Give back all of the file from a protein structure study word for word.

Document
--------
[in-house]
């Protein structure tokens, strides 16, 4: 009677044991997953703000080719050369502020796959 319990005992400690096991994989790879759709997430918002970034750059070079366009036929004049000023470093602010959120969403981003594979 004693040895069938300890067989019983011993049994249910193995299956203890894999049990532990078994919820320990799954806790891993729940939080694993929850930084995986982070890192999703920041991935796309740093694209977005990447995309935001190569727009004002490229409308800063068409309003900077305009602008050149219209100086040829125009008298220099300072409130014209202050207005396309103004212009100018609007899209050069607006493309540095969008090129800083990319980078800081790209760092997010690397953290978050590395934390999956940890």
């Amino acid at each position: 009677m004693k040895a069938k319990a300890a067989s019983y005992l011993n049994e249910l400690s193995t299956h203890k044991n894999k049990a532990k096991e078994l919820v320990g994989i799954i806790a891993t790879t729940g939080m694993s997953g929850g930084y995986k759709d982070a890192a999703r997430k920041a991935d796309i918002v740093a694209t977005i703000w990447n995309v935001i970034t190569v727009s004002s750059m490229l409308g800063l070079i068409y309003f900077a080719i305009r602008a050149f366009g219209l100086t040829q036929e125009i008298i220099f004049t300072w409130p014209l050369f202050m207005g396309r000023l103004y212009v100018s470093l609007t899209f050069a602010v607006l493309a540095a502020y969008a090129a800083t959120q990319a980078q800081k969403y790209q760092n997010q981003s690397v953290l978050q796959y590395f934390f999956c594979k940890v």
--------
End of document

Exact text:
[in-house]
């Protein structure tokens, strides 16, 4: 009677044991997953703000080719050369502020796959 319990005992400690096991994989790879759709997430918002970034750059070079366009036929004049000023470093602010959120969403981003594979 004693040895069938300890067989019983011993049994249910193995299956203890894999049990532990078994919820320990799954806790891993729940939080694993929850930084995986982070890192999703920041991935796309740093694209977005990447995309935001190569727009004002490229409308800063068409309003900077305009602008050149219209100086040829125009008298220099300072409130014209202050207005396309103004212009100018609007899209050069607006493309540095969008090129800083990319980078800081790209760092997010690397953290978050590395934390999956940890």
């Amino acid at each position: 009677m004693k040895a069938k319990a300890a067989s019983y005992l011993n049994e249910l400690s193995t299956h203890k044991n894999k049990a532990k096991e078994l919820v320990g994989i799954i806790a891993t790879t729940g939080m694993s997953g929850g930084y995986k759709d982070a890192a999703r997430k920041a991935d796309i918002v740093a694209t977005i703000w990447n995309v935001i970034t190569v727009s004002s750059m490229l409308g800063l070079i068409y309003f900077a080719i305009r602008a050149f366009g219209l100086t040829q036929e125009i008298i220099f004049t300072w409130p014209l050369f202050m207005g396309r000023l103004y212009v100018s470093l609007t899209f050069a602010v607006l493309a540095a502020y969008a090129a800083t959120q990319a980078q800081k969403y790209q760092n997010q981003s690397v953290l978050q796959y590395f934390f999956c594979k940890v």